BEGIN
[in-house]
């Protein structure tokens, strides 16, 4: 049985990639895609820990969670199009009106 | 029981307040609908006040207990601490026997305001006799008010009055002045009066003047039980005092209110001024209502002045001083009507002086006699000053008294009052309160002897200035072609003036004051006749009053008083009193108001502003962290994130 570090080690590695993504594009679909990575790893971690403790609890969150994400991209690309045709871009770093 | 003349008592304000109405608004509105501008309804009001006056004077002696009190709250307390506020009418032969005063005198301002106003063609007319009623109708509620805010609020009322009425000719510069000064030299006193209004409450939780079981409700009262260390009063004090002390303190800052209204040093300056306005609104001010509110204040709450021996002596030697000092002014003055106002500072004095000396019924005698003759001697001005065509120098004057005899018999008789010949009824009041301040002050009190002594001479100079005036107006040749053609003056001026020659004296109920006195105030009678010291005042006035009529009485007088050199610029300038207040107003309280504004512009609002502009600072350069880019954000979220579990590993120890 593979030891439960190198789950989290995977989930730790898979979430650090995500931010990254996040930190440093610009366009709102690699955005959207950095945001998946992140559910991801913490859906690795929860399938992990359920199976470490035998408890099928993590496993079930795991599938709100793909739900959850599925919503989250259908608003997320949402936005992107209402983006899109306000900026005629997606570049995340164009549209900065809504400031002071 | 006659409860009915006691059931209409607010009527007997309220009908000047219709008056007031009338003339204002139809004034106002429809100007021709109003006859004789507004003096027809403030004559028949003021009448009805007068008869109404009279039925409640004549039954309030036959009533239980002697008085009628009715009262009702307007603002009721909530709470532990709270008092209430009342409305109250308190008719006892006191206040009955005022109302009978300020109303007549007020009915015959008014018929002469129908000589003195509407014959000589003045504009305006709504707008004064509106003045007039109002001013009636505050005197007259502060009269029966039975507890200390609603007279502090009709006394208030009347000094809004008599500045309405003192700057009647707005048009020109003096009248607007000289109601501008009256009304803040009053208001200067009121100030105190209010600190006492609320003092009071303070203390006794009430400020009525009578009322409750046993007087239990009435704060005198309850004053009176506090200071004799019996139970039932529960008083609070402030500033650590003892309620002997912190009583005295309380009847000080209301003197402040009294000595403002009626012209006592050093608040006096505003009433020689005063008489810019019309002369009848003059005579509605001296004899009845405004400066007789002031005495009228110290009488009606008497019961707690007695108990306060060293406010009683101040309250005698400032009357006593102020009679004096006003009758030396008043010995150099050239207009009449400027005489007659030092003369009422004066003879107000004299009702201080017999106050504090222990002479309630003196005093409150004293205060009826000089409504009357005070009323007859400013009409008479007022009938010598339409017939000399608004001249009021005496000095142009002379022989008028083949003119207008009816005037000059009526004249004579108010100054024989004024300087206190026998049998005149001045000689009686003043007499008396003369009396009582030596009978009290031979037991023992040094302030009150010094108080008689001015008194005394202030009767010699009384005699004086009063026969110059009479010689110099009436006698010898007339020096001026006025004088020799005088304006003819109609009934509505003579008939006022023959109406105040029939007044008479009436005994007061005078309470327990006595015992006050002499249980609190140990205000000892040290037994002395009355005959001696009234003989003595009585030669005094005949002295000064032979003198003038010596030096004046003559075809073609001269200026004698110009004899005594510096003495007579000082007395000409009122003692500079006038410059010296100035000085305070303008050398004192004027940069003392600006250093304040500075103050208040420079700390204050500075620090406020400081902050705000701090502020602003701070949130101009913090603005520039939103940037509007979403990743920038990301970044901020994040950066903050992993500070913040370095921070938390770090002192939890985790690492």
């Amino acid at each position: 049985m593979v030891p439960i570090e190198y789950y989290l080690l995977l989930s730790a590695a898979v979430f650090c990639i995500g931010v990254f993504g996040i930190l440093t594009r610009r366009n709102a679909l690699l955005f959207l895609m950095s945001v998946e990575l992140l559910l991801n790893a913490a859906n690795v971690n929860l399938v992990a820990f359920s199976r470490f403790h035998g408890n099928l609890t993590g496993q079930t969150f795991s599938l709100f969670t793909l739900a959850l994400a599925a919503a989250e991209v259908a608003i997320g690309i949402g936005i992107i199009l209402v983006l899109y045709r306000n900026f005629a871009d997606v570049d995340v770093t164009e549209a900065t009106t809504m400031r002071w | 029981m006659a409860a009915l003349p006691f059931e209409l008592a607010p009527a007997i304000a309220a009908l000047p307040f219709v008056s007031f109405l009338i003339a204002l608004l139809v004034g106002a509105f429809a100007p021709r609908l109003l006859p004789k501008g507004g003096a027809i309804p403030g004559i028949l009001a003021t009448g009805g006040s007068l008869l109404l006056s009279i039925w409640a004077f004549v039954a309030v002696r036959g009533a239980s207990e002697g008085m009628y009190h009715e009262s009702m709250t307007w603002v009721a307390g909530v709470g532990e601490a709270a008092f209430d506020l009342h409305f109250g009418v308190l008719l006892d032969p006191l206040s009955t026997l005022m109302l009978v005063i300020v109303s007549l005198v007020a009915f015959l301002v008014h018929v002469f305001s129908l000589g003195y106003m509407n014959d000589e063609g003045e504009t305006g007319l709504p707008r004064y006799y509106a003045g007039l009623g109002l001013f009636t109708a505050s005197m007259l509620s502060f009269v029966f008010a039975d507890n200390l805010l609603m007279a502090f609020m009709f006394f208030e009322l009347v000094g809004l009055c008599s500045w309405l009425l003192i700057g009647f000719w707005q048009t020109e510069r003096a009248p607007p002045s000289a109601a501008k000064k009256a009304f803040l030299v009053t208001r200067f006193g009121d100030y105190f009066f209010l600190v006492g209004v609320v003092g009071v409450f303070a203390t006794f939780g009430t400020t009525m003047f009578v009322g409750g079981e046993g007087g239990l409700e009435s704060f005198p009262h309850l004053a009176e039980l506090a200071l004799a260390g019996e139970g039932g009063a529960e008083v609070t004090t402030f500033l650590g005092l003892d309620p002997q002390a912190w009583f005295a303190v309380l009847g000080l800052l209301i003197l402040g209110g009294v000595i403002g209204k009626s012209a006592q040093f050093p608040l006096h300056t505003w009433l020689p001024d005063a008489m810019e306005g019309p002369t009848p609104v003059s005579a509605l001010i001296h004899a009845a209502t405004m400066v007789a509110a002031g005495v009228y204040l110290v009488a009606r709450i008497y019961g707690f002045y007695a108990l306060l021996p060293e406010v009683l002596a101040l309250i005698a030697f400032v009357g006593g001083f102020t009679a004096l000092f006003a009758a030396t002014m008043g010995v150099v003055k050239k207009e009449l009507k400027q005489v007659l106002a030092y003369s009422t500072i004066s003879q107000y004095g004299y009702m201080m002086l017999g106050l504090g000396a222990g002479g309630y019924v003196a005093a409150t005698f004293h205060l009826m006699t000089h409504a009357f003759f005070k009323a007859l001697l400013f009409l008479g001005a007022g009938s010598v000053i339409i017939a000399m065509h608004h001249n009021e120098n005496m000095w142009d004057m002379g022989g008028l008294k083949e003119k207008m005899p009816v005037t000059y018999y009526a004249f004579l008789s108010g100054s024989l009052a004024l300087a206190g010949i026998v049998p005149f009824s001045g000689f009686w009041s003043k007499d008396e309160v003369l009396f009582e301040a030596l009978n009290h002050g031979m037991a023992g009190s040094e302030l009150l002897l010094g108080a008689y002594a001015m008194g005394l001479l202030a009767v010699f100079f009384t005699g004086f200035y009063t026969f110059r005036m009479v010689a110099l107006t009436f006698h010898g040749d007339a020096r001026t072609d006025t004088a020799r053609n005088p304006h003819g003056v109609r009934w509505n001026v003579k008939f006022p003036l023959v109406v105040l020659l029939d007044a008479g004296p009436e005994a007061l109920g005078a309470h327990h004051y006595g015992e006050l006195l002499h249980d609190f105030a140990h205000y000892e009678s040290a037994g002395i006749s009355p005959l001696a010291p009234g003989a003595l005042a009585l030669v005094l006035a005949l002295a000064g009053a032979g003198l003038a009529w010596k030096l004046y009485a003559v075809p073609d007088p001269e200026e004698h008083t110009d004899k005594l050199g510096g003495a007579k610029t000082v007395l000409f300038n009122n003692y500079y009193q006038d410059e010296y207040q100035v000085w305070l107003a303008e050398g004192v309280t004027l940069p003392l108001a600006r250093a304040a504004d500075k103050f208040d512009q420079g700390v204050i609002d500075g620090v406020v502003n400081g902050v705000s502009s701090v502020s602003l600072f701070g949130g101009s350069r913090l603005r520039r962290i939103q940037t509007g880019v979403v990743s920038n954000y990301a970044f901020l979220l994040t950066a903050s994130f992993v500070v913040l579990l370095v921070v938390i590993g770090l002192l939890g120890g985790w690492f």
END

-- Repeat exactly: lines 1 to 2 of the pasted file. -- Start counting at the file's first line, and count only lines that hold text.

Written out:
[in-house]
């Protein structure tokens, strides 16, 4: 049985990639895609820990969670199009009106 | 029981307040609908006040207990601490026997305001006799008010009055002045009066003047039980005092209110001024209502002045001083009507002086006699000053008294009052309160002897200035072609003036004051006749009053008083009193108001502003962290994130 570090080690590695993504594009679909990575790893971690403790609890969150994400991209690309045709871009770093 | 003349008592304000109405608004509105501008309804009001006056004077002696009190709250307390506020009418032969005063005198301002106003063609007319009623109708509620805010609020009322009425000719510069000064030299006193209004409450939780079981409700009262260390009063004090002390303190800052209204040093300056306005609104001010509110204040709450021996002596030697000092002014003055106002500072004095000396019924005698003759001697001005065509120098004057005899018999008789010949009824009041301040002050009190002594001479100079005036107006040749053609003056001026020659004296109920006195105030009678010291005042006035009529009485007088050199610029300038207040107003309280504004512009609002502009600072350069880019954000979220579990590993120890 593979030891439960190198789950989290995977989930730790898979979430650090995500931010990254996040930190440093610009366009709102690699955005959207950095945001998946992140559910991801913490859906690795929860399938992990359920199976470490035998408890099928993590496993079930795991599938709100793909739900959850599925919503989250259908608003997320949402936005992107209402983006899109306000900026005629997606570049995340164009549209900065809504400031002071 | 006659409860009915006691059931209409607010009527007997309220009908000047219709008056007031009338003339204002139809004034106002429809100007021709109003006859004789507004003096027809403030004559028949003021009448009805007068008869109404009279039925409640004549039954309030036959009533239980002697008085009628009715009262009702307007603002009721909530709470532990709270008092209430009342409305109250308190008719006892006191206040009955005022109302009978300020109303007549007020009915015959008014018929002469129908000589003195509407014959000589003045504009305006709504707008004064509106003045007039109002001013009636505050005197007259502060009269029966039975507890200390609603007279502090009709006394208030009347000094809004008599500045309405003192700057009647707005048009020109003096009248607007000289109601501008009256009304803040009053208001200067009121100030105190209010600190006492609320003092009071303070203390006794009430400020009525009578009322409750046993007087239990009435704060005198309850004053009176506090200071004799019996139970039932529960008083609070402030500033650590003892309620002997912190009583005295309380009847000080209301003197402040009294000595403002009626012209006592050093608040006096505003009433020689005063008489810019019309002369009848003059005579509605001296004899009845405004400066007789002031005495009228110290009488009606008497019961707690007695108990306060060293406010009683101040309250005698400032009357006593102020009679004096006003009758030396008043010995150099050239207009009449400027005489007659030092003369009422004066003879107000004299009702201080017999106050504090222990002479309630003196005093409150004293205060009826000089409504009357005070009323007859400013009409008479007022009938010598339409017939000399608004001249009021005496000095142009002379022989008028083949003119207008009816005037000059009526004249004579108010100054024989004024300087206190026998049998005149001045000689009686003043007499008396003369009396009582030596009978009290031979037991023992040094302030009150010094108080008689001015008194005394202030009767010699009384005699004086009063026969110059009479010689110099009436006698010898007339020096001026006025004088020799005088304006003819109609009934509505003579008939006022023959109406105040029939007044008479009436005994007061005078309470327990006595015992006050002499249980609190140990205000000892040290037994002395009355005959001696009234003989003595009585030669005094005949002295000064032979003198003038010596030096004046003559075809073609001269200026004698110009004899005594510096003495007579000082007395000409009122003692500079006038410059010296100035000085305070303008050398004192004027940069003392600006250093304040500075103050208040420079700390204050500075620090406020400081902050705000701090502020602003701070949130101009913090603005520039939103940037509007979403990743920038990301970044901020994040950066903050992993500070913040370095921070938390770090002192939890985790690492």